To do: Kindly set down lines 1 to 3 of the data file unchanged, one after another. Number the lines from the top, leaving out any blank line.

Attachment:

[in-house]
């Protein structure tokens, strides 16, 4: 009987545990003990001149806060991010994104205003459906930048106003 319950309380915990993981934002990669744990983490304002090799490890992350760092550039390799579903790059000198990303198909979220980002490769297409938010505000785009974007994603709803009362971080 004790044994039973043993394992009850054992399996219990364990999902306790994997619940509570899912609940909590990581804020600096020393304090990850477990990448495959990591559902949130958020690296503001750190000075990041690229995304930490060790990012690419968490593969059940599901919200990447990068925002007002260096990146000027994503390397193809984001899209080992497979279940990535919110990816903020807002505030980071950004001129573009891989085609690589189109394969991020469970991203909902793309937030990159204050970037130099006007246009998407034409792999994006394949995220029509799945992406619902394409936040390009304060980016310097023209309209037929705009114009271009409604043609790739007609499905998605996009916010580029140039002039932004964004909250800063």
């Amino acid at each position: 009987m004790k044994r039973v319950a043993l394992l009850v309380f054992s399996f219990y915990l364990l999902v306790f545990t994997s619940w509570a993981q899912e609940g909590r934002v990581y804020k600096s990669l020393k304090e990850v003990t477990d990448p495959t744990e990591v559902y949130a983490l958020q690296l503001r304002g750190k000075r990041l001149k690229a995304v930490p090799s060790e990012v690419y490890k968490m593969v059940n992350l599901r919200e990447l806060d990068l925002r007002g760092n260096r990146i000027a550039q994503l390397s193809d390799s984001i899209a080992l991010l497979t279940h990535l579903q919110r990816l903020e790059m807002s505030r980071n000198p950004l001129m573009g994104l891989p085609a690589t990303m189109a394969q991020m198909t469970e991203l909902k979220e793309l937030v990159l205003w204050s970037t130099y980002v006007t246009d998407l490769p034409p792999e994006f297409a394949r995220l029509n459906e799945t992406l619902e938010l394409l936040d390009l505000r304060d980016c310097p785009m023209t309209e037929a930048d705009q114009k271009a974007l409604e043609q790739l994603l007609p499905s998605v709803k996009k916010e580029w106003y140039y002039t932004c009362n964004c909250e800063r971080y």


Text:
[in-house]
């Protein structure tokens, strides 16, 4: 009987545990003990001149806060991010994104205003459906930048106003 319950309380915990993981934002990669744990983490304002090799490890992350760092550039390799579903790059000198990303198909979220980002490769297409938010505000785009974007994603709803009362971080 004790044994039973043993394992009850054992399996219990364990999902306790994997619940509570899912609940909590990581804020600096020393304090990850477990990448495959990591559902949130958020690296503001750190000075990041690229995304930490060790990012690419968490593969059940599901919200990447990068925002007002260096990146000027994503390397193809984001899209080992497979279940990535919110990816903020807002505030980071950004001129573009891989085609690589189109394969991020469970991203909902793309937030990159204050970037130099006007246009998407034409792999994006394949995220029509799945992406619902394409936040390009304060980016310097023209309209037929705009114009271009409604043609790739007609499905998605996009916010580029140039002039932004964004909250800063």
């Amino acid at each position: 009987m004790k044994r039973v319950a043993l394992l009850v309380f054992s399996f219990y915990l364990l999902v306790f545990t994997s619940w509570a993981q899912e609940g909590r934002v990581y804020k600096s990669l020393k304090e990850v003990t477990d990448p495959t744990e990591v559902y949130a983490l958020q690296l503001r304002g750190k000075r990041l001149k690229a995304v930490p090799s060790e990012v690419y490890k968490m593969v059940n992350l599901r919200e990447l806060d990068l925002r007002g760092n260096r990146i000027a550039q994503l390397s193809d390799s984001i899209a080992l991010l497979t279940h990535l579903q919110r990816l903020e790059m807002s505030r980071n000198p950004l001129m573009g994104l891989p085609a690589t990303m189109a394969q991020m198909t469970e991203l909902k979220e793309l937030v990159l205003w204050s970037t130099y980002v006007t246009d998407l490769p034409p792999e994006f297409a394949r995220l029509n459906e799945t992406l619902e938010l394409l936040d390009l505000r304060d980016c310097p785009m023209t309209e037929a930048d705009q114009k271009a974007l409604e043609q790739l994603l007609p499905s998605v709803k996009k916010e580029w106003y140039y002039t932004c009362n964004c909250e800063r971080y």